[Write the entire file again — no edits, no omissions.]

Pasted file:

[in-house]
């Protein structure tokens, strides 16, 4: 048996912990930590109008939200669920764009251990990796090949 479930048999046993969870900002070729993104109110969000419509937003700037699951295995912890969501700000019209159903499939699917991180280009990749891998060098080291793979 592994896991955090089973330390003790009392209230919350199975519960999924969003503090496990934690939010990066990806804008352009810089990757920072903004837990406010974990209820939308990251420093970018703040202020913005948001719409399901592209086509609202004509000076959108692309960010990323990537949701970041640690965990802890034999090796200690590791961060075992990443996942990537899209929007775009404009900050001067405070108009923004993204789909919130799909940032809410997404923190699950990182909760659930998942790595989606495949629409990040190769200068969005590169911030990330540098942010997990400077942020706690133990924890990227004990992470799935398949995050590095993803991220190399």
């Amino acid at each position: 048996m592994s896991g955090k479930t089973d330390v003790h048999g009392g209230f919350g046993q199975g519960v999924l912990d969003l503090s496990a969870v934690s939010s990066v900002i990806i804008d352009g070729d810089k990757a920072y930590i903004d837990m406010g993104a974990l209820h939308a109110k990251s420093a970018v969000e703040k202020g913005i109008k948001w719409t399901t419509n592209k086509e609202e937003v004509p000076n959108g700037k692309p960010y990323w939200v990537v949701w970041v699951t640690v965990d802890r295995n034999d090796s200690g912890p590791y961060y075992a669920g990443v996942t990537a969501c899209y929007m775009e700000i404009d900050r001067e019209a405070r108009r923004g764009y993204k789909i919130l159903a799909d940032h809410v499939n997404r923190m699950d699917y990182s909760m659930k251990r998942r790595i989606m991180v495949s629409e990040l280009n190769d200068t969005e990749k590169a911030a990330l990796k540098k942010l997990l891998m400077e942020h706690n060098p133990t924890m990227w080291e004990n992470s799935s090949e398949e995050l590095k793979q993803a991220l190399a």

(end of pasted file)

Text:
[in-house]
């Protein structure tokens, strides 16, 4: 048996912990930590109008939200669920764009251990990796090949 479930048999046993969870900002070729993104109110969000419509937003700037699951295995912890969501700000019209159903499939699917991180280009990749891998060098080291793979 592994896991955090089973330390003790009392209230919350199975519960999924969003503090496990934690939010990066990806804008352009810089990757920072903004837990406010974990209820939308990251420093970018703040202020913005948001719409399901592209086509609202004509000076959108692309960010990323990537949701970041640690965990802890034999090796200690590791961060075992990443996942990537899209929007775009404009900050001067405070108009923004993204789909919130799909940032809410997404923190699950990182909760659930998942790595989606495949629409990040190769200068969005590169911030990330540098942010997990400077942020706690133990924890990227004990992470799935398949995050590095993803991220190399």
């Amino acid at each position: 048996m592994s896991g955090k479930t089973d330390v003790h048999g009392g209230f919350g046993q199975g519960v999924l912990d969003l503090s496990a969870v934690s939010s990066v900002i990806i804008d352009g070729d810089k990757a920072y930590i903004d837990m406010g993104a974990l209820h939308a109110k990251s420093a970018v969000e703040k202020g913005i109008k948001w719409t399901t419509n592209k086509e609202e937003v004509p000076n959108g700037k692309p960010y990323w939200v990537v949701w970041v699951t640690v965990d802890r295995n034999d090796s200690g912890p590791y961060y075992a669920g990443v996942t990537a969501c899209y929007m775009e700000i404009d900050r001067e019209a405070r108009r923004g764009y993204k789909i919130l159903a799909d940032h809410v499939n997404r923190m699950d699917y990182s909760m659930k251990r998942r790595i989606m991180v495949s629409e990040l280009n190769d200068t969005e990749k590169a911030a990330l990796k540098k942010l997990l891998m400077e942020h706690n060098p133990t924890m990227w080291e004990n992470s799935s090949e398949e995050l590095k793979q993803a991220l190399a």